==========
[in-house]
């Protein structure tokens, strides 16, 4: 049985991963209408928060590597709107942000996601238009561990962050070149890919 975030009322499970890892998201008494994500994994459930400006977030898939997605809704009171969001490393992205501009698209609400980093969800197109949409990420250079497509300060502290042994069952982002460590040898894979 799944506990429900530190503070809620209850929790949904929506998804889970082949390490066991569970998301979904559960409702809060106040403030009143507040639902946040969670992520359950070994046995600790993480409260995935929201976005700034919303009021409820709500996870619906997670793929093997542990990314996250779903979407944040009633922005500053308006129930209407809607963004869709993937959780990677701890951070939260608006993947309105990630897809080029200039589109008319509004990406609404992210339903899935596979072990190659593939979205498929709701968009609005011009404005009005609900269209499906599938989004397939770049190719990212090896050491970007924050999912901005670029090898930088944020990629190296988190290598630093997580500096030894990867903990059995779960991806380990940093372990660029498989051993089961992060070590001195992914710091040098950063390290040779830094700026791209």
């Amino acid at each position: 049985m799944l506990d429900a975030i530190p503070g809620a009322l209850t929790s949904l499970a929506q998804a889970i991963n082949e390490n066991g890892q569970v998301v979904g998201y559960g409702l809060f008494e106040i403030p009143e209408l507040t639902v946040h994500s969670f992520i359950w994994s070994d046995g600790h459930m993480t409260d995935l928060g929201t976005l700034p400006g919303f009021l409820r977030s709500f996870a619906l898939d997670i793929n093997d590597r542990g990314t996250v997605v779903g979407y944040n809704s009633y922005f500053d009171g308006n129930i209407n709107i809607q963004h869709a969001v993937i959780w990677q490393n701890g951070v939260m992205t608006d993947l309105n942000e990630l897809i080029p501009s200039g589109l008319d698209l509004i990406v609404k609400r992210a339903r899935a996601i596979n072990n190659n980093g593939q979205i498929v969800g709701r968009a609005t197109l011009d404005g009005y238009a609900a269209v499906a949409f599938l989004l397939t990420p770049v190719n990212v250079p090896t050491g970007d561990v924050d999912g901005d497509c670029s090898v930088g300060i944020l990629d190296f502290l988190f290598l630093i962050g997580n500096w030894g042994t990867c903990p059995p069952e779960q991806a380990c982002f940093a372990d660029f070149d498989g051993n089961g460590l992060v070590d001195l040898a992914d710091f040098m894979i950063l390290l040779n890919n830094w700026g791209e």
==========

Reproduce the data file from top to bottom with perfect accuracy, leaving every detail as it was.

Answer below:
[in-house]
């Protein structure tokens, strides 16, 4: 049985991963209408928060590597709107942000996601238009561990962050070149890919 975030009322499970890892998201008494994500994994459930400006977030898939997605809704009171969001490393992205501009698209609400980093969800197109949409990420250079497509300060502290042994069952982002460590040898894979 799944506990429900530190503070809620209850929790949904929506998804889970082949390490066991569970998301979904559960409702809060106040403030009143507040639902946040969670992520359950070994046995600790993480409260995935929201976005700034919303009021409820709500996870619906997670793929093997542990990314996250779903979407944040009633922005500053308006129930209407809607963004869709993937959780990677701890951070939260608006993947309105990630897809080029200039589109008319509004990406609404992210339903899935596979072990190659593939979205498929709701968009609005011009404005009005609900269209499906599938989004397939770049190719990212090896050491970007924050999912901005670029090898930088944020990629190296988190290598630093997580500096030894990867903990059995779960991806380990940093372990660029498989051993089961992060070590001195992914710091040098950063390290040779830094700026791209």
């Amino acid at each position: 049985m799944l506990d429900a975030i530190p503070g809620a009322l209850t929790s949904l499970a929506q998804a889970i991963n082949e390490n066991g890892q569970v998301v979904g998201y559960g409702l809060f008494e106040i403030p009143e209408l507040t639902v946040h994500s969670f992520i359950w994994s070994d046995g600790h459930m993480t409260d995935l928060g929201t976005l700034p400006g919303f009021l409820r977030s709500f996870a619906l898939d997670i793929n093997d590597r542990g990314t996250v997605v779903g979407y944040n809704s009633y922005f500053d009171g308006n129930i209407n709107i809607q963004h869709a969001v993937i959780w990677q490393n701890g951070v939260m992205t608006d993947l309105n942000e990630l897809i080029p501009s200039g589109l008319d698209l509004i990406v609404k609400r992210a339903r899935a996601i596979n072990n190659n980093g593939q979205i498929v969800g709701r968009a609005t197109l011009d404005g009005y238009a609900a269209v499906a949409f599938l989004l397939t990420p770049v190719n990212v250079p090896t050491g970007d561990v924050d999912g901005d497509c670029s090898v930088g300060i944020l990629d190296f502290l988190f290598l630093i962050g997580n500096w030894g042994t990867c903990p059995p069952e779960q991806a380990c982002f940093a372990d660029f070149d498989g051993n089961g460590l992060v070590d001195l040898a992914d710091f040098m894979i950063l390290l040779n890919n830094w700026g791209e």